How does the recent decision to push the release of the game back affect you, if at all?

EM: It makes us even more convinced that the final product is going to be awesome. We’re looking at the game all the time, and we agree with EA Mythic that the game needed more time. The delay only makes us happier and more confident that the game is going to make fans happy.

Recently, it was revealed that one of the final High Elven classes would be a Shadow Warrior. Does GW have any input into what classes should go into the game? What would be some classes that you would like to see in the game eventually?

EM: We’ve made suggestions, and had plenty of discussions with the design team in terms of what we think the most iconic and seminal classes for each race are. We’d never insist, against EA Mythic’s judgment, on putting anything in the game though. This is their baby, and we’re here to help.

I played Warhammer about 16 years ago (jeez I’m old!) and I loved it. Do you think this delay in the release of the MMOG would be a great opportunity for those people looking forward to the game to start playing the Warhammer miniatures game and why?

EM: For those who are interested, their best bet is to see if there is a Games Workshop store in their area. If there is, they should pop in for a visit and ask for an intro game. Our staff are happy to introduce the Hobby to new people and can give you advice on what you need to get started. www.games-workshop.com will lead you to the GW homepage for your country, and each will have a location list of GW stores and independent stores that also stock our products. Collecting and painting miniatures, and then playing games of Warhammer on a beautiful gaming table is a very rewarding hobby, and if you consider yourself a gamer, you owe it to yourself to give it a try. It’s unlike any other gaming experience out there!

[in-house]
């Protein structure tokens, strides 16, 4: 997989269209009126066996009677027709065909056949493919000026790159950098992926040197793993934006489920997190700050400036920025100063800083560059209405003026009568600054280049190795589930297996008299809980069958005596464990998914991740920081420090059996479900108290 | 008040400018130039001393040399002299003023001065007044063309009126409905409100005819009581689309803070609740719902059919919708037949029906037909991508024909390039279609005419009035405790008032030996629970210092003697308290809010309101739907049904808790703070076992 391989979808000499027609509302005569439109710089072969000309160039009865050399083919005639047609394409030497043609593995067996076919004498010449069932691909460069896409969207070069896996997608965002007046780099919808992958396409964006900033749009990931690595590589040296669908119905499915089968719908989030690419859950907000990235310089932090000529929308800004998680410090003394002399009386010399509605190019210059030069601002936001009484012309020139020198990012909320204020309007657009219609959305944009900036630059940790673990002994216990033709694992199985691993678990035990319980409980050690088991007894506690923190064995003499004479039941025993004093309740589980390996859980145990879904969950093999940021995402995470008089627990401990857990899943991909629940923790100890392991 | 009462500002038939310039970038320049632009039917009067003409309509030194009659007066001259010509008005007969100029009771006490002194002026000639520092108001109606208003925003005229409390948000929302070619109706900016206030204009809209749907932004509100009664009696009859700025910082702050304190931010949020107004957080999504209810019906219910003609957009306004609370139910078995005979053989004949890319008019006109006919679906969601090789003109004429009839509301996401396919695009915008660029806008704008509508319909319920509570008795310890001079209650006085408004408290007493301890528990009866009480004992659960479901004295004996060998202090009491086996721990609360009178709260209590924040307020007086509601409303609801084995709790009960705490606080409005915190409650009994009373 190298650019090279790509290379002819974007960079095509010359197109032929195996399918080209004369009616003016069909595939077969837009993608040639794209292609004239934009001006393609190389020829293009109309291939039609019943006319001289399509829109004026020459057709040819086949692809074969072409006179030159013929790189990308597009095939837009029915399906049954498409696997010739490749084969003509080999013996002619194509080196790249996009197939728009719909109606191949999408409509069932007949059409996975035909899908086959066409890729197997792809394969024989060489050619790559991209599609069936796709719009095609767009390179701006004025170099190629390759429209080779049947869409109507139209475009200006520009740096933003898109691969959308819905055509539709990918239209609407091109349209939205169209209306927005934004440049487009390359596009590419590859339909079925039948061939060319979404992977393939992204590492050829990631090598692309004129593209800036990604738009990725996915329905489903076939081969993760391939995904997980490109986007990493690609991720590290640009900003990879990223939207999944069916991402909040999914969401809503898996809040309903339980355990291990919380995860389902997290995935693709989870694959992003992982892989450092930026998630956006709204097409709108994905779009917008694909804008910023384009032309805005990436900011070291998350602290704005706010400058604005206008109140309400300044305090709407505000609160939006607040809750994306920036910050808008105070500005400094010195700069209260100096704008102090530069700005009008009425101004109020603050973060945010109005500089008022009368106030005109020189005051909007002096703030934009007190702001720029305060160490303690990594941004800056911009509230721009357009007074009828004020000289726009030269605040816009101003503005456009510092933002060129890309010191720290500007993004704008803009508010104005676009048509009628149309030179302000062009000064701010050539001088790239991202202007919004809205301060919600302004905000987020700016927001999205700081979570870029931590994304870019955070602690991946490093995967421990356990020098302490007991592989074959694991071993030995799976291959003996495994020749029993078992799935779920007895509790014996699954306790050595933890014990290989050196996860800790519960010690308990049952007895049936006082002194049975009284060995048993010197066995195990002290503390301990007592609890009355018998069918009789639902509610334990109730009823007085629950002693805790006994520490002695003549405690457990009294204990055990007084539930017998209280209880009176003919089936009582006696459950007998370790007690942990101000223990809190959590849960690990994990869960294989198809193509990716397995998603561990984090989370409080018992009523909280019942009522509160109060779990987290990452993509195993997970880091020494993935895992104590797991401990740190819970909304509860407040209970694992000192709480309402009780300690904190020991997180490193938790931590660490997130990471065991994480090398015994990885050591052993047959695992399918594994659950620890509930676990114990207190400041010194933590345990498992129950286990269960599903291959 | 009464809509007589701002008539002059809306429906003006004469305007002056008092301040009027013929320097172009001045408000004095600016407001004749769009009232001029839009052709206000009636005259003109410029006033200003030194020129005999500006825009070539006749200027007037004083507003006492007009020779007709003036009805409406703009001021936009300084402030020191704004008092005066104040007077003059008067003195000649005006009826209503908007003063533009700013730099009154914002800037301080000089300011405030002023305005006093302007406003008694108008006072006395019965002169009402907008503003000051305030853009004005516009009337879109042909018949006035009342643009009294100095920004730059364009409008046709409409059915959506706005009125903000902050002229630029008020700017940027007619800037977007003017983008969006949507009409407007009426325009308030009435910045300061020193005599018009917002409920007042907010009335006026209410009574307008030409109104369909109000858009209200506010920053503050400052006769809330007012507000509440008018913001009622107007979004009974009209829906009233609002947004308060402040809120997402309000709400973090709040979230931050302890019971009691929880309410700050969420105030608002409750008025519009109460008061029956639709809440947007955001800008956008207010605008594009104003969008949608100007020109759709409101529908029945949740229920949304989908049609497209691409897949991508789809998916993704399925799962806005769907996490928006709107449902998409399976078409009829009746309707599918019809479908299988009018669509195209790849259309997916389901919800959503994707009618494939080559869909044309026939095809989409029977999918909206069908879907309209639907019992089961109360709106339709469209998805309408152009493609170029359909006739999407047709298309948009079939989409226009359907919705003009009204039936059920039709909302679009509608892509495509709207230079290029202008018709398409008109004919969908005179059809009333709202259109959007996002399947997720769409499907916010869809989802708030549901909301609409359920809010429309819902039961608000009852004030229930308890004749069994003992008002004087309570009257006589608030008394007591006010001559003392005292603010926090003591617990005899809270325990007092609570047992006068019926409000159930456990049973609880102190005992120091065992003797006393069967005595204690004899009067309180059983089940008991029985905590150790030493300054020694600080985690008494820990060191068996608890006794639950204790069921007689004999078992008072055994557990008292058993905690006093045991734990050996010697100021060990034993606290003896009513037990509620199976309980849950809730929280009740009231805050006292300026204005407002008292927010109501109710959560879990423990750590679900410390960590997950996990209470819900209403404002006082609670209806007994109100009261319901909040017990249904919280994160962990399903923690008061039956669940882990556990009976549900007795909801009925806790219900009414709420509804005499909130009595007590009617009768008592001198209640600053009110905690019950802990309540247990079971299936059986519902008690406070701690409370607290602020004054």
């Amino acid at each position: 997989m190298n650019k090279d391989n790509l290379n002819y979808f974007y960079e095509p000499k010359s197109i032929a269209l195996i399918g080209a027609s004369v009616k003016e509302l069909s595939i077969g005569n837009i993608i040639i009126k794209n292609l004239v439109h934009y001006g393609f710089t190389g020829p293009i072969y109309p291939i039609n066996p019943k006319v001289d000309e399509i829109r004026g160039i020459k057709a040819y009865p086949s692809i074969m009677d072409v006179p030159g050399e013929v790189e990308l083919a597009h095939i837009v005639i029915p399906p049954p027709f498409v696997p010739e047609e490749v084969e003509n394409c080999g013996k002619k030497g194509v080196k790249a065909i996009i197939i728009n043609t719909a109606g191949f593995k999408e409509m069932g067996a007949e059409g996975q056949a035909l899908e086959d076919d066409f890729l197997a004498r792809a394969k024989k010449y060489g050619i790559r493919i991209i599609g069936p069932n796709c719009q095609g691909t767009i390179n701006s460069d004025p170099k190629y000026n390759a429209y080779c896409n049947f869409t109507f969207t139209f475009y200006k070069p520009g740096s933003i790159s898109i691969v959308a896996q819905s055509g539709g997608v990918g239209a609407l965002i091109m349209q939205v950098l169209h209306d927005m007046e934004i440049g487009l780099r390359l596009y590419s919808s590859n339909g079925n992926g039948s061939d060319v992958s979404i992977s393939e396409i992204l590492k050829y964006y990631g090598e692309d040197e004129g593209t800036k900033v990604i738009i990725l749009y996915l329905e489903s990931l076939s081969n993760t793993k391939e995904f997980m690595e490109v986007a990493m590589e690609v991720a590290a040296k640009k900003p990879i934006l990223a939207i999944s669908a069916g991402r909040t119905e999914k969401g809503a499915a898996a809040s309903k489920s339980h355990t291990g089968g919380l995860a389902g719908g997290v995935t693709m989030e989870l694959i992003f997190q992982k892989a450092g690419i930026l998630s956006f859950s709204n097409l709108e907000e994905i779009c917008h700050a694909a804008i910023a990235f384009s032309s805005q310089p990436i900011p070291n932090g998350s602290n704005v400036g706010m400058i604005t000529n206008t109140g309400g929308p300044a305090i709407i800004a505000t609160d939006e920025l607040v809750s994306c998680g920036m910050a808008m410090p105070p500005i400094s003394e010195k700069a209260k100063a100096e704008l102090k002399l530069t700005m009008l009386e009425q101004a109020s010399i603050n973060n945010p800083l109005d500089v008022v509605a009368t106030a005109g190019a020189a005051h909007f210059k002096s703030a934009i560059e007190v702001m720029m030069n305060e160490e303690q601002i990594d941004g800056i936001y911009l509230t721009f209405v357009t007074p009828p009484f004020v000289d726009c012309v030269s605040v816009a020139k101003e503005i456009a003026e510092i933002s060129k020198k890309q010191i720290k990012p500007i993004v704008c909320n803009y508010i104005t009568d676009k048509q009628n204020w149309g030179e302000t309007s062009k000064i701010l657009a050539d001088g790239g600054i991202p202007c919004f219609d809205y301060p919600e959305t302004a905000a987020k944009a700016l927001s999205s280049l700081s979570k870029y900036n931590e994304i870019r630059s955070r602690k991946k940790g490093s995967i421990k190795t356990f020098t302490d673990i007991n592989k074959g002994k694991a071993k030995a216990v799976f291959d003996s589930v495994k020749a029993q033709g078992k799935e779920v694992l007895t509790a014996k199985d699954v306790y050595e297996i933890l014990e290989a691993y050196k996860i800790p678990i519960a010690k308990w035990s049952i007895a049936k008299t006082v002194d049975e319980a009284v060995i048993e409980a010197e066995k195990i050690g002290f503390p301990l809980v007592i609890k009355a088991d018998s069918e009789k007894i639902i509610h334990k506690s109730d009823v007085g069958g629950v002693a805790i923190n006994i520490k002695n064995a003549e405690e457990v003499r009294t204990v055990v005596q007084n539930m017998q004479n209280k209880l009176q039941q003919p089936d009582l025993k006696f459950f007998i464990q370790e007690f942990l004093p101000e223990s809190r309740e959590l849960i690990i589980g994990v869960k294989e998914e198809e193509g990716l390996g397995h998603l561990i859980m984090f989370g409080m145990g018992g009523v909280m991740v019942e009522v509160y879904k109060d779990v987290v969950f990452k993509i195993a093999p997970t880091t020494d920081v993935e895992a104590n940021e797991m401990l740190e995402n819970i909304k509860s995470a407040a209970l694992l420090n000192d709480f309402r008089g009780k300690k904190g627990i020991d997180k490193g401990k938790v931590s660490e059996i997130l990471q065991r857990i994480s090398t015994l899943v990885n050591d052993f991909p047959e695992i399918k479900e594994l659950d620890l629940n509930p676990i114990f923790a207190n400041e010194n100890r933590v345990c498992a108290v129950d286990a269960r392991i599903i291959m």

It’s been said that Warhammer is more than just a game. It’s easy to see why with all the time and care that goes into creating a sizeable army. Do you think this approach is one of the major reasons for the games success, longevity, and popularity? How do you think this concept will benefit the MMOG?

EM: We don’t consider Warhammer to be ‘just’ a game, it truly is a very broad Hobby that requires dedication and determination, but it’s also richly rewarding. To plan your army from scratch, assemble it, paint it and get it ready for battle takes work and determination, but there is nothing in all of gaming quite like the feeling you get from putting your new army on the battlefield for the first time. Some people enjoy collecting models, others only paint them and never play a game, and others are gamers at heart. They all share a passion for Warhammer though, and a love of the Hobby. That’s what makes Warhammer endure.